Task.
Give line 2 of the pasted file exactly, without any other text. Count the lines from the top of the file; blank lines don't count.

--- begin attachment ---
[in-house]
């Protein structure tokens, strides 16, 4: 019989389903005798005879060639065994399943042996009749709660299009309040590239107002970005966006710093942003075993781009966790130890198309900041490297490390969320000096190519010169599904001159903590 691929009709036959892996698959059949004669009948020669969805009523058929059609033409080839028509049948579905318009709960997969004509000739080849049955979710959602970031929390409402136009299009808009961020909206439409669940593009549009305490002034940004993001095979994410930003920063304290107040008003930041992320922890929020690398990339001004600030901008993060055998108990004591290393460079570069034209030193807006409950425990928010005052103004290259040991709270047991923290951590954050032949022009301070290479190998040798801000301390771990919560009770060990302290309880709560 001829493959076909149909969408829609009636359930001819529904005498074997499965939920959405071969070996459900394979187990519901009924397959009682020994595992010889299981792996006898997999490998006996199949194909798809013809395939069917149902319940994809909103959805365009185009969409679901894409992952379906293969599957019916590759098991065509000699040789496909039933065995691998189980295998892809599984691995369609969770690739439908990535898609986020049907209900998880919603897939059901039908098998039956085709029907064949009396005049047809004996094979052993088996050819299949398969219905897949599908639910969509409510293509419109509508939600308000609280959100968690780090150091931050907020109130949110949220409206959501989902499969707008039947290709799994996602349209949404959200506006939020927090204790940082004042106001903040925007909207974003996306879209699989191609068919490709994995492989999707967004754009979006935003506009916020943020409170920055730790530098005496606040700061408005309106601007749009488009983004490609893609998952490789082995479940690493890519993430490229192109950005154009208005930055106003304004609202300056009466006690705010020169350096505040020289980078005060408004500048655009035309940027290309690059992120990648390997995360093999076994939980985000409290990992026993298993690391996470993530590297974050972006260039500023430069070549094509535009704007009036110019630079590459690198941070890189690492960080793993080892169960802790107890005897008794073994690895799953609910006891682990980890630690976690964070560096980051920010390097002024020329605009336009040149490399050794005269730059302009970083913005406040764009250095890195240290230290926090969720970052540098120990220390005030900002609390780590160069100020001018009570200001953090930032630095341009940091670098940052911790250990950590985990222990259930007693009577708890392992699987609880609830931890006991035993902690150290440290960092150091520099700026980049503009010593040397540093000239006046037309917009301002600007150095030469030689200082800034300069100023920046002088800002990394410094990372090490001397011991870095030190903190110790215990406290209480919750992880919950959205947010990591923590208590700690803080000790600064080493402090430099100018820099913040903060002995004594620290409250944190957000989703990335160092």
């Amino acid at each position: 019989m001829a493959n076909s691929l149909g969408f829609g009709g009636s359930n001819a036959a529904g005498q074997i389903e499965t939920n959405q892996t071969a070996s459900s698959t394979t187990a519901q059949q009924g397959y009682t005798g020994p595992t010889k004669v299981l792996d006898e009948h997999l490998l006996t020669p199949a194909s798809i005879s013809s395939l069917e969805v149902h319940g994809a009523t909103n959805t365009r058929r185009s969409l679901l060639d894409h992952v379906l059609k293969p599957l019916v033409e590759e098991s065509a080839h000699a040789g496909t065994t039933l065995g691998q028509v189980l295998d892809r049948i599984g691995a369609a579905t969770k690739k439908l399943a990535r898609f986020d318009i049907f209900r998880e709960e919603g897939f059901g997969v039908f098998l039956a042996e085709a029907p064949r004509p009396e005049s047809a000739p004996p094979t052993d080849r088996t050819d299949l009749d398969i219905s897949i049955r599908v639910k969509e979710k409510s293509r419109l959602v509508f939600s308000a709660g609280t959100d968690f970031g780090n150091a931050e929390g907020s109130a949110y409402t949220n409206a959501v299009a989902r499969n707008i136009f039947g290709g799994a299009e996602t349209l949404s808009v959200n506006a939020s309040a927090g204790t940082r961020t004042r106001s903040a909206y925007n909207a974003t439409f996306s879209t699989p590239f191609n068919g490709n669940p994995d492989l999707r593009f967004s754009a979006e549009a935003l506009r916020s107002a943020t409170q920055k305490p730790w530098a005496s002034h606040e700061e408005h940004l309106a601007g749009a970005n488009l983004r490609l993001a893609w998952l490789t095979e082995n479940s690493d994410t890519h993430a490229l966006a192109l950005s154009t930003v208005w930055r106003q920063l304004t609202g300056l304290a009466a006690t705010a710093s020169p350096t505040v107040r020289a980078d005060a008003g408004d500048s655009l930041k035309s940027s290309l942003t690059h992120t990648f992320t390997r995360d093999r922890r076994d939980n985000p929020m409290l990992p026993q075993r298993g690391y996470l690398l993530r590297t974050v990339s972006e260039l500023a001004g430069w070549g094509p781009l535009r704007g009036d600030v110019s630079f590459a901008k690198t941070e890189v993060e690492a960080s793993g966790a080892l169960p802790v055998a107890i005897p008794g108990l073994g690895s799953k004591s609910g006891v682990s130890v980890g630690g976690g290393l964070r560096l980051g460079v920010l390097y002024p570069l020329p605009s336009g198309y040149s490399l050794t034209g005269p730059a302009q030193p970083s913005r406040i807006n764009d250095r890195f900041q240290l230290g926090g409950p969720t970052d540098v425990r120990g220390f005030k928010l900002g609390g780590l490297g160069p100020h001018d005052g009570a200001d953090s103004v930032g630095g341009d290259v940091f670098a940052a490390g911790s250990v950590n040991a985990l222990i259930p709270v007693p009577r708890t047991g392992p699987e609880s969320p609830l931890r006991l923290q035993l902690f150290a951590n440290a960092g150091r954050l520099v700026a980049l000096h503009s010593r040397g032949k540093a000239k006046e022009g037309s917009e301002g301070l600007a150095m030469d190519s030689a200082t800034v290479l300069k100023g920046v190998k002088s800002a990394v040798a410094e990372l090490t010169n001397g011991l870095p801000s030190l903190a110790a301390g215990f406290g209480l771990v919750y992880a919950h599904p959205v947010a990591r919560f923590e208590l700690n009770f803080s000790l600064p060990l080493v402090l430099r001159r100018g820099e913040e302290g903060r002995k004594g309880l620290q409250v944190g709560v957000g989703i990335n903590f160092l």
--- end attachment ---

């Protein structure tokens, strides 16, 4: 019989389903005798005879060639065994399943042996009749709660299009309040590239107002970005966006710093942003075993781009966790130890198309900041490297490390969320000096190519010169599904001159903590 691929009709036959892996698959059949004669009948020669969805009523058929059609033409080839028509049948579905318009709960997969004509000739080849049955979710959602970031929390409402136009299009808009961020909206439409669940593009549009305490002034940004993001095979994410930003920063304290107040008003930041992320922890929020690398990339001004600030901008993060055998108990004591290393460079570069034209030193807006409950425990928010005052103004290259040991709270047991923290951590954050032949022009301070290479190998040798801000301390771990919560009770060990302290309880709560 001829493959076909149909969408829609009636359930001819529904005498074997499965939920959405071969070996459900394979187990519901009924397959009682020994595992010889299981792996006898997999490998006996199949194909798809013809395939069917149902319940994809909103959805365009185009969409679901894409992952379906293969599957019916590759098991065509000699040789496909039933065995691998189980295998892809599984691995369609969770690739439908990535898609986020049907209900998880919603897939059901039908098998039956085709029907064949009396005049047809004996094979052993088996050819299949398969219905897949599908639910969509409510293509419109509508939600308000609280959100968690780090150091931050907020109130949110949220409206959501989902499969707008039947290709799994996602349209949404959200506006939020927090204790940082004042106001903040925007909207974003996306879209699989191609068919490709994995492989999707967004754009979006935003506009916020943020409170920055730790530098005496606040700061408005309106601007749009488009983004490609893609998952490789082995479940690493890519993430490229192109950005154009208005930055106003304004609202300056009466006690705010020169350096505040020289980078005060408004500048655009035309940027290309690059992120990648390997995360093999076994939980985000409290990992026993298993690391996470993530590297974050972006260039500023430069070549094509535009704007009036110019630079590459690198941070890189690492960080793993080892169960802790107890005897008794073994690895799953609910006891682990980890630690976690964070560096980051920010390097002024020329605009336009040149490399050794005269730059302009970083913005406040764009250095890195240290230290926090969720970052540098120990220390005030900002609390780590160069100020001018009570200001953090930032630095341009940091670098940052911790250990950590985990222990259930007693009577708890392992699987609880609830931890006991035993902690150290440290960092150091520099700026980049503009010593040397540093000239006046037309917009301002600007150095030469030689200082800034300069100023920046002088800002990394410094990372090490001397011991870095030190903190110790215990406290209480919750992880919950959205947010990591923590208590700690803080000790600064080493402090430099100018820099913040903060002995004594620290409250944190957000989703990335160092």